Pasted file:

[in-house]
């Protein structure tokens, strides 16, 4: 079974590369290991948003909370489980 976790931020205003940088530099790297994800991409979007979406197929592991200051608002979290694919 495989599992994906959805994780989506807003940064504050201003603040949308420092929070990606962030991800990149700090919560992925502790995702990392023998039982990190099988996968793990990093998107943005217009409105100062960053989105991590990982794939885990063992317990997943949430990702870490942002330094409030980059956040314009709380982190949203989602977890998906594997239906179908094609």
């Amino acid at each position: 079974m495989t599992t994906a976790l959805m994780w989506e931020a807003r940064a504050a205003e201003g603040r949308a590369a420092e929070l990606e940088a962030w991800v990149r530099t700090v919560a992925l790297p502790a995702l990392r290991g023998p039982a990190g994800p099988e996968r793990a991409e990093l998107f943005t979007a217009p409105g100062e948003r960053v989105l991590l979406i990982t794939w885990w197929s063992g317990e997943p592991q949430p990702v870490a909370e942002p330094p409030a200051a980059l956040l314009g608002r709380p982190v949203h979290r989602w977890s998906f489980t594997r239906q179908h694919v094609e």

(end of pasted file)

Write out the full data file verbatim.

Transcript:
[in-house]
């Protein structure tokens, strides 16, 4: 079974590369290991948003909370489980 976790931020205003940088530099790297994800991409979007979406197929592991200051608002979290694919 495989599992994906959805994780989506807003940064504050201003603040949308420092929070990606962030991800990149700090919560992925502790995702990392023998039982990190099988996968793990990093998107943005217009409105100062960053989105991590990982794939885990063992317990997943949430990702870490942002330094409030980059956040314009709380982190949203989602977890998906594997239906179908094609």
């Amino acid at each position: 079974m495989t599992t994906a976790l959805m994780w989506e931020a807003r940064a504050a205003e201003g603040r949308a590369a420092e929070l990606e940088a962030w991800v990149r530099t700090v919560a992925l790297p502790a995702l990392r290991g023998p039982a990190g994800p099988e996968r793990a991409e990093l998107f943005t979007a217009p409105g100062e948003r960053v989105l991590l979406i990982t794939w885990w197929s063992g317990e997943p592991q949430p990702v870490a909370e942002p330094p409030a200051a980059l956040l314009g608002r709380p982190v949203h979290r989602w977890s998906f489980t594997r239906q179908h694919v094609e």